It is only on the higher parts of the mountains that vegetation ceases, and only there that the climate is such as to produce glaciers and perpetual snow. The icebergs which we saw in the channel come from these glaciers, which are among the finest in the world, many of them surpassing, it is said, the largest glaciers of the Alps. In Tierra del Fuego they line the channels in places with walls of ice a thousand feet high, and ships must sail carefully not to be struck by the icebergs which, in blocks of a thousand tons and upward, break off from them with a noise like thunder and fall into the sea. Icebergs often fill Smyth’s channel so that it is impossible to get through. This was the case last year, when one of the steamers was forced to go back, and just where we are now passing, the ship upon which I now am had its bows crushed in by an iceberg. This glacial ice is not like that of our rivers and lakes; it is as hard as a rock and of a crystalline green.

During our second day in the archipelago the captain stopped the steamer, lassoed an iceberg and towed it close up to the ship. It was a little berg, no larger than a Washington city lot, but it was of a beautiful opalescent green, with a top of frosted silver and many angles and projections. With crowbars the steward and a boat load of sailors attacked it and broke off enough ice to last us the remainder of the voyage. One of the great log chains used for hoisting heavy cargo was first coupled about the corner of one of the ice masses, then a lever in the engine room was pulled and a section of an iceberg was raised to the deck of the vessel. Some of these blocks were very large ; altogether we must have taken on board a hundred tons of ice.

During our voyage through these strange islands we saw but little animal life. Now and then we passed a small school of seals that popped their heads out of the water and took a peep at the steamer as it went by. We saw half a dozen whales during the trip and occasionally an albatross and a gull.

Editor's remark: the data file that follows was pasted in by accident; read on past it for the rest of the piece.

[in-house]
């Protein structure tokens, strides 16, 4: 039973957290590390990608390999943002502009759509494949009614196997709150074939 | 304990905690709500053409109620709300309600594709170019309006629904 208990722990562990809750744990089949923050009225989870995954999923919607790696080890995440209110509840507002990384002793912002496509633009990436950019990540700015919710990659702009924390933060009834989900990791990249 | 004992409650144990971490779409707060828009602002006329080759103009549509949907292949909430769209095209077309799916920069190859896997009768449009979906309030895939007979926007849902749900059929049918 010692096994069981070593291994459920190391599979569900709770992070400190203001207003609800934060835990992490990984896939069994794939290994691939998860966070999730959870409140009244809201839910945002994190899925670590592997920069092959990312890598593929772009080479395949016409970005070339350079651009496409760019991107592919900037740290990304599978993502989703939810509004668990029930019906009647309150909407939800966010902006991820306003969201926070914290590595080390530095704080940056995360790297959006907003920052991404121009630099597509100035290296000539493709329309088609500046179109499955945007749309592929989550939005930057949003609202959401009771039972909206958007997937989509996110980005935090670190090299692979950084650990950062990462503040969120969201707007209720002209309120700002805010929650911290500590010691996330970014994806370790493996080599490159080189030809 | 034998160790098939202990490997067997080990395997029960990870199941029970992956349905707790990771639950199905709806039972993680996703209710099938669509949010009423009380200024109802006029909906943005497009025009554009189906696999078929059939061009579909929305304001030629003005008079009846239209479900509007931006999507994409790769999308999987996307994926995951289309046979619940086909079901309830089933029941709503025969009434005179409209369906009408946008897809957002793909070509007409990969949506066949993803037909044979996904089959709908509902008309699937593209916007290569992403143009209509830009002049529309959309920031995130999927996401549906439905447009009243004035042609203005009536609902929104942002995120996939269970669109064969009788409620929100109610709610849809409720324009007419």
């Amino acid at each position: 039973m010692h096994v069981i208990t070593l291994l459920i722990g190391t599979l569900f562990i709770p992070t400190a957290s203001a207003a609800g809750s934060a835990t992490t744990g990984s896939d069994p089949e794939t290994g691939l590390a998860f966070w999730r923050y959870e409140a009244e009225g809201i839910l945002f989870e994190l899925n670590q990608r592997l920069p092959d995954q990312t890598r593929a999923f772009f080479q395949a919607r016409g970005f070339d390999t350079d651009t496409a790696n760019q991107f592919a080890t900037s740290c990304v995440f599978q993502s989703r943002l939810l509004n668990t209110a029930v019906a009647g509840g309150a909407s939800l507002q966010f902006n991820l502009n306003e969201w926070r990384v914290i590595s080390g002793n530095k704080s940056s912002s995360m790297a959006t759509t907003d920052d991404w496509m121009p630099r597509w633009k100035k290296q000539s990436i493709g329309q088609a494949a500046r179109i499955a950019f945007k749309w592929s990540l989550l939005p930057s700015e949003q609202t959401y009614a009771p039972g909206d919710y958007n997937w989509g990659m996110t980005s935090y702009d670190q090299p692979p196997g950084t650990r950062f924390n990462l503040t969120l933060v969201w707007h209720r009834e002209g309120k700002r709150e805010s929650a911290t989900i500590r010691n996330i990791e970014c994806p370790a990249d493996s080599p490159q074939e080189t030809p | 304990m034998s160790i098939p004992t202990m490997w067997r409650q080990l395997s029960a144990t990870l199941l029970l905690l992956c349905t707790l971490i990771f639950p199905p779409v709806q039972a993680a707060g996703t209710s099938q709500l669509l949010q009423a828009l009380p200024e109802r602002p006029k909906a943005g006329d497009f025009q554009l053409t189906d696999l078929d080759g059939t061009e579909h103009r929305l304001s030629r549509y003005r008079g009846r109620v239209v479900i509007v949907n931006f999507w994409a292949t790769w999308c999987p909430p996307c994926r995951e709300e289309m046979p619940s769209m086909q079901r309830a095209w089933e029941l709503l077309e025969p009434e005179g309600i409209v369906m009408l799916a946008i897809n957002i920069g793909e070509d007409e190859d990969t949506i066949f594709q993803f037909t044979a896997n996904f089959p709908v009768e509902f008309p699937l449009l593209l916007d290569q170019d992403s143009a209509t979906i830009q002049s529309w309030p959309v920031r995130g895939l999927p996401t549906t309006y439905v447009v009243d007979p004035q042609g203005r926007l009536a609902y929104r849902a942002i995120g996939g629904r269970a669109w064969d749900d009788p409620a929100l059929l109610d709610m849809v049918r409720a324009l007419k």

We had a number of visits from the wild savages of the Magellans, the naked Indians of the Patagonian channels, who are perhaps the least known of all wild men. As far as I could learn, no ethnologist has ever lived with or made a study of them. They are different from the Onas and Yaghans of Tierra del Fuego, among whom missionaries have laboured, and several of whom were carried years ago to England. The Indians of Smyth’s channel are known as the Alacalufs: there are, all told, only about 500 of them. They have no chiefs or tribal relations, each family taking care of itself, and living in its own canoe.

The Alacalufs are strictly canoe Indians; they live almost entirely upon the sea, and they are found only in these straits off the coast of southern Patagonia. They sleep sometimes on land, in little wigwams three feet high, made by bending over the branches of trees and tying them together. They build a fire in front of the wigwam and crawl into it for the night. Their canoes are well constructed: they are about fifteen feet long, about three or four feet wide, and, perhaps, two feet deep. They are made of strips of bark sewn together with sinews; they are cross ribbed, and so made that they can be easily paddled. In the centre of each boat is a fire, built on some earth, and about this sit those of the family who are not paddling or steering the boat. They are curious-looking people, wearing no clothes and apparently comfortable even amid the snows of winter, with only a coating of fish oil to protect them. Since they have seen white men, however, they are glad to get such clothing as they can beg, and they come about the ships and ask for cast-off garments, food, and tobacco. Some of those we saw were as naked as Adam and Eve before the Fall; others wore pieces of old clothes.